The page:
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Junior Research Group Pediatric Immuno-Oncology

Dr. Dr. Franziska Blaeschke

CAR T cell therapy, illustration created with

Our research group uses functional genomics and advanced genetic engineering to elucidate the interactions of immune cells with cancer cells and improve immunotherapy of solid tumors.
In recent years, chimeric antigen receptor (CAR) T cells have revolutionized the treatment of hematological malignancies. However, CAR T cells are still ineffective in most solid tumors. Solid tumors represent particularly challenging targets for cancer immunotherapy because they are heterogeneous and establish a microenvironment that can suppress T cell responses.

We have recently developed CRISPR-based Modular Pooled Knockin Screens to study which (synthetic or natural) gene products can be overexpressed in primary human T cells to enhance the efficacy and fitness of CARs (Blaeschke et al., Cell, 2023). Our research at DKFZ and KiTZ focuses on the immunotherapy of brain tumors and combines a variety of different tools such as CRISPR screens, syngeneic and xenograft models, spatial technologies, immune cell engineering and functional analyses. All of our projects are performed in close collaboration with our colleagues at DKFZ, KiTZ and UKHD, but also with national and international partners.
Together, we aim to decode immune cell functionality in the context of solid tumors and engineer the next generation of immunotherapies for cancer treatment.


Dr. Dr. Franziska Blaeschke
Pediatric Immuno-Oncology (D270)
Deutsches Krebsforschungszentrum
Im Neuenheimer Feld 280
69120 Heidelberg
Tel: +49 6221 42-1370

Selected Publications

  • Blaeschke, F., Chen, Y., Apathy, R., Daniel, B., Chen, A.Y., Chen, P., Sandor, K., Zhang, W., Li, Z., Mowery, C.T., Yamamoto, T.N., Nyberg, W.A., To, A., Yu, R., Bueno, R., Kim, M., Schmidt, R., Goodman, D.B., Feuchtinger, T., Eyquem, J., Ye, C.J., Carnevale, J., Satpathy, A.T., Shifrut, E., Roth, T.L., and Marson, A. (2023). Modular Pooled Discovery of Synthetic Knockin Sequences to Program Durable Cell Therapies. Cell 186, 4216-4234 e4233.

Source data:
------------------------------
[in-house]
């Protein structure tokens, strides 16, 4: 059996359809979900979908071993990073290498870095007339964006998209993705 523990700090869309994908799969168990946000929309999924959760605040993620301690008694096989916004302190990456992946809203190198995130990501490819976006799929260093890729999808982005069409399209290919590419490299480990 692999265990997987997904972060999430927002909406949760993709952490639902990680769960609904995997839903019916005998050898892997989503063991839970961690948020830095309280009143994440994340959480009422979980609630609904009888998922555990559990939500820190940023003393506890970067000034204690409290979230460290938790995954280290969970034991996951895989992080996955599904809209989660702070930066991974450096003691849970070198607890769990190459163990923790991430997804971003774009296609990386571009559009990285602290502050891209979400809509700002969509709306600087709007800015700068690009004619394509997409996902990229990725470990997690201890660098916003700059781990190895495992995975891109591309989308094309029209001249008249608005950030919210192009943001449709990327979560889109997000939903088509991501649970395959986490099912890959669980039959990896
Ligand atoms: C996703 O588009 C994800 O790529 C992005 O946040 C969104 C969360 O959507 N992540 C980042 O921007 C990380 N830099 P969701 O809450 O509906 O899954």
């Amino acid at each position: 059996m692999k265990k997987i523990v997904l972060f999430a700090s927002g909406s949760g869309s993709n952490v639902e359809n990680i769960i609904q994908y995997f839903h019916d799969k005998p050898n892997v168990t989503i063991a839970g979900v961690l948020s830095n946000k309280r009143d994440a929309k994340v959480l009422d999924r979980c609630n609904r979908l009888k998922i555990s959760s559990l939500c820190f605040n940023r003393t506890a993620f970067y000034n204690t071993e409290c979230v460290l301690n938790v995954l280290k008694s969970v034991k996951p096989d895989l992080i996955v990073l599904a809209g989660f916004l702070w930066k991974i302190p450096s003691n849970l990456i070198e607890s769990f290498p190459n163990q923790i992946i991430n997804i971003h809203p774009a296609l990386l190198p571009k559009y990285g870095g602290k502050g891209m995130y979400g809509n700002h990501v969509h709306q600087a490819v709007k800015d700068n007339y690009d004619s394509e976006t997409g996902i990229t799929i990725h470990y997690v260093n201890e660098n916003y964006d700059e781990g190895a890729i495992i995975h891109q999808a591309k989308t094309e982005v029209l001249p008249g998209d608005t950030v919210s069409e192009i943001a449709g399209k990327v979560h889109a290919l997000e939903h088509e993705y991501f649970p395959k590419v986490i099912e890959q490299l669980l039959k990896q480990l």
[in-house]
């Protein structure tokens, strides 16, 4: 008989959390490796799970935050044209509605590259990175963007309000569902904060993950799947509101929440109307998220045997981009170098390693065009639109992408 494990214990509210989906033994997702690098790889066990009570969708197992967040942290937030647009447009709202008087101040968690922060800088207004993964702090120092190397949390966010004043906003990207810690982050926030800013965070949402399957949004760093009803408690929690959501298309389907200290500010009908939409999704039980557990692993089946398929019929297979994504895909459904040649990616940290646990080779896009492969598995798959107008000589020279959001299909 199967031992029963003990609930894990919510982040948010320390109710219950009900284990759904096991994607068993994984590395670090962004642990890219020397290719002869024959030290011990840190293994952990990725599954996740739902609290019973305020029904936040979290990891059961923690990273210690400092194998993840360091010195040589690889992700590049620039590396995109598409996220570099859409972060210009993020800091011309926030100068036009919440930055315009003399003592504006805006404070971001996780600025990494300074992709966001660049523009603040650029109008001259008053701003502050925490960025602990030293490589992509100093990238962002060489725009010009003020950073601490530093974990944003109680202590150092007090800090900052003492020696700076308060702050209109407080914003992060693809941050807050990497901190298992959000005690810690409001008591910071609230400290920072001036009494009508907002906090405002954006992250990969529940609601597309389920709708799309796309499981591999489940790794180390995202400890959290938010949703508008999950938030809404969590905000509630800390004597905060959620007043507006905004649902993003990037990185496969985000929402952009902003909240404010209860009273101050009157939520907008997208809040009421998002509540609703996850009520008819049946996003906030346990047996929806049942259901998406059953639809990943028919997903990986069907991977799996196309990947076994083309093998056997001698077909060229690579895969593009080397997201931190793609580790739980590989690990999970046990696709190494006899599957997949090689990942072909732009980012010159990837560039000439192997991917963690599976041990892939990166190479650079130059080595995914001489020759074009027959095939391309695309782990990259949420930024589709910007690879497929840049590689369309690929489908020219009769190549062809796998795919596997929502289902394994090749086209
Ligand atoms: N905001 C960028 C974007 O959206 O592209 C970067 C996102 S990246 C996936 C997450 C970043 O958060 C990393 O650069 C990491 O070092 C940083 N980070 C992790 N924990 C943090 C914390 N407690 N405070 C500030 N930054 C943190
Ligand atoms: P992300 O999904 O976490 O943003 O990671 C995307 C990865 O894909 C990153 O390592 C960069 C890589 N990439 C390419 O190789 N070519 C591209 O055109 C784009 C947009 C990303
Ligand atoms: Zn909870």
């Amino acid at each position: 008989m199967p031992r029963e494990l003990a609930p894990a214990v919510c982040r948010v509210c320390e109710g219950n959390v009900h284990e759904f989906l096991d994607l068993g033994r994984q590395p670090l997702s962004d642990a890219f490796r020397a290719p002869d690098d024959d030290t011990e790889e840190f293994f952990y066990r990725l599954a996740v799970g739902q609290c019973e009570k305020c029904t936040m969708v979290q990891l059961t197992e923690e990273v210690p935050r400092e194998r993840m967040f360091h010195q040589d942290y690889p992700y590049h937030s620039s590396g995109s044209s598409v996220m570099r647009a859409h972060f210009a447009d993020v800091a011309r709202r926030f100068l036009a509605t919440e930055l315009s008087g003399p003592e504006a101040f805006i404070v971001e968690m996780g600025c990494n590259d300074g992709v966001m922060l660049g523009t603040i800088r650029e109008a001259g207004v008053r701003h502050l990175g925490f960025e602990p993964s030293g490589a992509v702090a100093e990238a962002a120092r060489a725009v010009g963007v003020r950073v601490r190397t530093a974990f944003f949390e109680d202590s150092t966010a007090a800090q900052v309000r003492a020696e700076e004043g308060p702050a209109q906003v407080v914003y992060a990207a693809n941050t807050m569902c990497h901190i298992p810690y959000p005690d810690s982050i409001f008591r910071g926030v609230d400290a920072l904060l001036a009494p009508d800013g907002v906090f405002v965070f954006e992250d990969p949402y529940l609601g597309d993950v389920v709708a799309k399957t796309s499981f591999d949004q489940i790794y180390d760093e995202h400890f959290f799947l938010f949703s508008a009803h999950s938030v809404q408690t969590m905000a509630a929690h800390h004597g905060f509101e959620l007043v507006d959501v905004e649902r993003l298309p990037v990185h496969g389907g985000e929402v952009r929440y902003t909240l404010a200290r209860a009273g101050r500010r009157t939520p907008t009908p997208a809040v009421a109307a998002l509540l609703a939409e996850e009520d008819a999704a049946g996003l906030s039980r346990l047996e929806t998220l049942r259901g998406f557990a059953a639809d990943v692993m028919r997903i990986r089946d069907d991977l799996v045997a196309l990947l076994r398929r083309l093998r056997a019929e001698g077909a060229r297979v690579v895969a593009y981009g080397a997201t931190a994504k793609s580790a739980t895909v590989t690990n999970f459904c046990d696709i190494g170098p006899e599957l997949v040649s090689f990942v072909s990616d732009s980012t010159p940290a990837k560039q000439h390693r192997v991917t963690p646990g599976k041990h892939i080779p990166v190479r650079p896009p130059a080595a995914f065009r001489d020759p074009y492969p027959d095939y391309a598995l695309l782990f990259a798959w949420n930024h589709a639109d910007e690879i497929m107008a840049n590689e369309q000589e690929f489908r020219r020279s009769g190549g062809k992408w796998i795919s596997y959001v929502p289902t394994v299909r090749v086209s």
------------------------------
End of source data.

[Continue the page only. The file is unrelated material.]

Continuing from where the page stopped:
• Carnevale, J., Shifrut, E., Kale, N., Nyberg, W.A., Blaeschke, F., Chen, Y.Y., Li, Z., Bapat, S.P., Diolaiti, M.E., O'leary, P., Vedova, S., Belk, J., Daniel, B., Roth, T.L., Bachl, S., Anido, A.A., Prinzing, B., Ibanez-Vega, J., Lange, S., Haydar, D., Luetke-Eversloh, M., Born-Bony, M., Hegde, B., Kogan, S., Feuchtinger, T., Okada, H., Satpathy, A.T., Shannon, K., Gottschalk, S., Eyquem, J., Krenciute, G., Ashworth, A., and Marson, A. (2022). RASA2 ablation in T cells boosts antigen sensitivity and long-term function. Nature 609, 174-182.
  • Schmidt, R., Steinhart, Z., Layeghi, M., Freimer, J.W., Bueno, R., Nguyen, V.Q., Blaeschke, F., Ye, C.J., and Marson, A. (2022). CRISPR activation and interference screens decode stimulation responses in primary human T cells. Science 375, eabj4008
  • Blaeschke, F., Stenger, D., Apfelbeck, A., Cadilha, B.L., Benmebarek, M.R., Mahdawi, J., Ortner, E., Lepenies, M., Habjan, N., Rataj, F., Willier, S., Kaeuferle, T., Majzner, R.G., Busch, D.H., Kobold, S., and Feuchtinger, T. (2021). Augmenting anti-CD19 and anti-CD22 CAR T-cell function using PD-1-CD28 checkpoint fusion proteins. Blood Cancer J 11, 108.
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